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This site is built upon the location of the Liberty Jail, where the Latter-Day Saint church's early leader Joseph Smith was held along with five of his followers between 1838 and 1839. The imprisonment of Smith was a precursor to his martyrdom at the hands of an anti-Mormon assassin in 1844. Smith and other LDS church members had been accused of treason against the United States, a charge that reflects the tensions between church members and local residents in this section of Missouri rather than an actual plot to overthrow the US government. Some of the teachings of the LDS church, as well as the sudden arrival of many LDS members, led to tensions with other residents and church leaders in Missouri and several other states which prompted church leaders to migrate to Utah between 1846 and 1868.


  • The Recreated Jail inside a visitors center offers interpretive tours led by LDS church members.
  • A photo of the historic Liberty Jail

This ironically named jail built in in late 1820s-early 1830s was used to imprison LDS prophet and founder Joseph Smith, Jr., Hyrum Smith, Sidney Rigdon, Lyman Wright, Caleb Baldwin and Alexander McRae from December 1839-April 1839 on the false charges of fraud and inciting civil unrest (to name a few). Smith and the others decided to surrender after October of 1838, Missouri Gov. Liliburn Boggs issued the infamous "Mormon Extermination Order", which led to mob threats (and some action) to murder all Mormons in the area. The men were held in the basement/dungeon, where they had to stoop, the space was so small, were poorly fed and clothed during the winter months. A great time of despair for the leaders of the LDS church and the church as a whole, Smith still received revelations concerning the purpose of trials, promise of redemption, patience and faith. Partially reconstructed, a visitors center was constructed around the remains of the jail and missionaries assigned to the site lead tours.

Liberty Jail was constructed in 1833, on a plot of land on which the Liberty Jail Historic Site now sits at 216 North Main Street in Liberty Missouri. The 12-foot-high, twenty-two feet wide, and twenty-two and a half feet long stone and rock structure was constructed for only six hundred dollars. The walls of the jail were 4 feet thick: 2 feet of stone and loose rock, as well as 2 feet of oak logs. There were two levels: a jailer’s quarters and a dungeon. Both levels were about 6 feet high. The conditions were hardly suitable for prisoners. The jail was eventually abandoned, but by the 1870s members of the LDS church began to revisit the site. However, in 1900 the land was sold to Homer Stevens for his own home. The LDS church was able to purchase the land in 1939, and the jail and historic site were constructed in the 1960’s.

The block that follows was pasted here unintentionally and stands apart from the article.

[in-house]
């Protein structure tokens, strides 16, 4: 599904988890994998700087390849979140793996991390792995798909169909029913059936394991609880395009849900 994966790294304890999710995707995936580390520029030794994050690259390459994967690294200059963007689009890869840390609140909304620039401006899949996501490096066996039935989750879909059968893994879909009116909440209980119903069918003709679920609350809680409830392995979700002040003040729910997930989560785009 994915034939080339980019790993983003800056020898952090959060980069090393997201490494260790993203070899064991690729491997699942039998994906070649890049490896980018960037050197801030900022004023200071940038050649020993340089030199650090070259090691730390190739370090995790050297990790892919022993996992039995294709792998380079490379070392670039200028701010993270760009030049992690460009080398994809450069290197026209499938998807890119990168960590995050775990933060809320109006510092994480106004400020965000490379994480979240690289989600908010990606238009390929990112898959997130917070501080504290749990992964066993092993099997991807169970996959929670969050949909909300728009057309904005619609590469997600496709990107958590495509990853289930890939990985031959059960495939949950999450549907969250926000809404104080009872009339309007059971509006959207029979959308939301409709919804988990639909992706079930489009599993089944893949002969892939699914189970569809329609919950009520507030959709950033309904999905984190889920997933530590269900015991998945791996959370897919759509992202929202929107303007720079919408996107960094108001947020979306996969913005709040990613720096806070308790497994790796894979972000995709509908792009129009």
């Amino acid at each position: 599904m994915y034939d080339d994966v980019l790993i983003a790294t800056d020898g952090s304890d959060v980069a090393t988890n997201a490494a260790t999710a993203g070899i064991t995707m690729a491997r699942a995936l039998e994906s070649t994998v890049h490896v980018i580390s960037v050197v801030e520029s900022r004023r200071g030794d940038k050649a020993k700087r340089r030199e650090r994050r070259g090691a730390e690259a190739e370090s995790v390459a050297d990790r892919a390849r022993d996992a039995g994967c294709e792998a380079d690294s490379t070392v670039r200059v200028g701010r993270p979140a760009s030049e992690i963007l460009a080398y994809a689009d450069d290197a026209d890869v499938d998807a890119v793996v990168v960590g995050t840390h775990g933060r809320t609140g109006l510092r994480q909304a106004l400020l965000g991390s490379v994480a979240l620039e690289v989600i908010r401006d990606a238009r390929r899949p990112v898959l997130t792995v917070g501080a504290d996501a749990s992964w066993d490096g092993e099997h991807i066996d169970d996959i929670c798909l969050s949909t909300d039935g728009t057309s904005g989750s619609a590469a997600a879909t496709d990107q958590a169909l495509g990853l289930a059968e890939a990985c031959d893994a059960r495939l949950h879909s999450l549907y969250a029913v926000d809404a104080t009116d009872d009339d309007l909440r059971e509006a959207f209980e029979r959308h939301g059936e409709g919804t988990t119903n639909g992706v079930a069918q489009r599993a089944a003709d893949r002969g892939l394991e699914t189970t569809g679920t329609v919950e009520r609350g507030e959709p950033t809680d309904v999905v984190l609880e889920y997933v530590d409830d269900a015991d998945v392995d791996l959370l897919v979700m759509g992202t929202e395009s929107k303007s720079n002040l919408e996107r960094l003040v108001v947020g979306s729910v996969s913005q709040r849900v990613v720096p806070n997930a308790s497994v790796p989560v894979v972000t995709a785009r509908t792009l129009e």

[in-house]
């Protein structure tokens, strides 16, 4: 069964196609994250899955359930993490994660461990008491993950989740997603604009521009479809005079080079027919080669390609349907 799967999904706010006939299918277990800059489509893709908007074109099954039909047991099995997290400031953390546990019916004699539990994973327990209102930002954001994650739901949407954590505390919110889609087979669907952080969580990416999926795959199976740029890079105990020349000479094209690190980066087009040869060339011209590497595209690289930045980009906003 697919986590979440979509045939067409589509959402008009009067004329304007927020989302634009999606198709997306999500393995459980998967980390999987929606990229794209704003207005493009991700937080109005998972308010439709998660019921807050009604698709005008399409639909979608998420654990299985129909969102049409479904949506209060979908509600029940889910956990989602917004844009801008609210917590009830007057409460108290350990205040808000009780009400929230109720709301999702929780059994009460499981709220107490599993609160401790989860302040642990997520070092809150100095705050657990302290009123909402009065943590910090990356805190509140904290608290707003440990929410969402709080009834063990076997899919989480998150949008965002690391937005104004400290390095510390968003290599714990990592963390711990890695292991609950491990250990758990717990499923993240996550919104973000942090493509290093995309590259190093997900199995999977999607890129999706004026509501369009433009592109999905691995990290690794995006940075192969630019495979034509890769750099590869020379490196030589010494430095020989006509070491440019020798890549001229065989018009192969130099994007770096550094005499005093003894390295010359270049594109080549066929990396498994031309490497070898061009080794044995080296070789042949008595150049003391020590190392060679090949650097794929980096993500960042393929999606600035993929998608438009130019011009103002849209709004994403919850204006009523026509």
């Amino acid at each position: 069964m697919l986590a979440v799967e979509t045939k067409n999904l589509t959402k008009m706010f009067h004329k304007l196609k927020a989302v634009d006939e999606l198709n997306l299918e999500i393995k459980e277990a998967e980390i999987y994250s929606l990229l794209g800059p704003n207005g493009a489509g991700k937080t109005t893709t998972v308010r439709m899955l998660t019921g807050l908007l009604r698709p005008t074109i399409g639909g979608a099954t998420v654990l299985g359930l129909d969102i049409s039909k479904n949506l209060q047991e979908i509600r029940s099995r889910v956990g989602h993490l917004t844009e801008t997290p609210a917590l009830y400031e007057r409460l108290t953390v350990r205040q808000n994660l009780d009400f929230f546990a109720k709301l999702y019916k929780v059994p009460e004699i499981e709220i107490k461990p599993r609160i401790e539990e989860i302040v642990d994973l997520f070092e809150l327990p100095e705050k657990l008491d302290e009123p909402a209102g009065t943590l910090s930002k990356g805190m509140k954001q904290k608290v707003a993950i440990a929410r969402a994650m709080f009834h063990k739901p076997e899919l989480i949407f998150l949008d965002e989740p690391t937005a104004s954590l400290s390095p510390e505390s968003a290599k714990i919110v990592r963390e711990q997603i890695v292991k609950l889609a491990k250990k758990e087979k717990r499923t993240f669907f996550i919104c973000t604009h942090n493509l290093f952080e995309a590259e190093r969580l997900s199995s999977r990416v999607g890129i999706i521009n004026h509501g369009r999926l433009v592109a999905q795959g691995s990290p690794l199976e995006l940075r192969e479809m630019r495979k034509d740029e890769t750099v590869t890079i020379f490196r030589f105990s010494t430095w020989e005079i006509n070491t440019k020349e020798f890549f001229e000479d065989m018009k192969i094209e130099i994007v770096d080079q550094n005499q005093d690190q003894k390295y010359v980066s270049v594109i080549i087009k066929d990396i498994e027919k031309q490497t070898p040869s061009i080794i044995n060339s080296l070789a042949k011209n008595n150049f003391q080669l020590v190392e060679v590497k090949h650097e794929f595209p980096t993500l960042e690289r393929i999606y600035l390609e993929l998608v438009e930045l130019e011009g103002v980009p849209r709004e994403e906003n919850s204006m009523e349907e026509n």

Inside the Liberty Jail Historic Site, there is a partially reconstructed recreation of the original jail. Completed with the original roof, the jail depicts a scene of Joseph Smith and his followers’ incarceration. Smith, his brother Hyrum, Sidney Rigdon, Lyman Wright, Alexander McRae, and Caleb Baldwin were committed on charges of treason and were transported to Liberty in December 1838. They were imprisoned until April 1839, when their jailers got drunk and allowed them to escape to Illinois. The conditions of their stay were hardly bearable. They slept on dirt floors, and the ceiling wasn’t high enough for some of them to stand upright. Their food was not fit to eat, most times, and often they believed it was poisoned. During the four month stay, Smith spent his time writing letters, and doctrines for his church. Sometimes called the Liberty Jail temple, it is one of the Mormon Churches most holy and historic sites. It was dedicated by Joseph F. Smith, grandson of Hyrum, on September 15th, 1963.

The jail was about 14-feet square and about 6½ feet tall and lacked sanitary facilities.2 Joseph Fielding Smith, grandson of Hyrum Smith, described the prison as follows:

Here they suffered, during that time, many untold hardships. Much of the time they were bound in chains. Their food was often not fit to eat, and never wholesome or prepared with the thought of proper nourishment. Several times poison was administered to them in their food, which made them sick nigh unto death, and only the promised blessings of the Lord saved them. Their bed was on the floor, or on the flat side of a hewn white oak log, and in this manner they were forced to suffer.'

Thompson, Nick. "The Mormon War in Missouri." CBS St. Louis. CBS, 13 Nov. 2012. Web. 30 Apr. 2017.

Parkin, Max H. "Missouri Conflict." BYU.edu. Harold Lee Library, Brigham Young 

University, n.d. Web. 01 May 2017. <http://eom.byu.edu/index.php/Missouri_Conflict>.

"The Missouri Mormon War." Missouri State Archives. State of Missouri, n.d. Web. 1 May 2017.

"Joseph Smith." The Church of Jesus Christ of Latter-day Saints. The Church of Jesus Christ of Latter Day Saints, n.d. Web. 01 May 2017.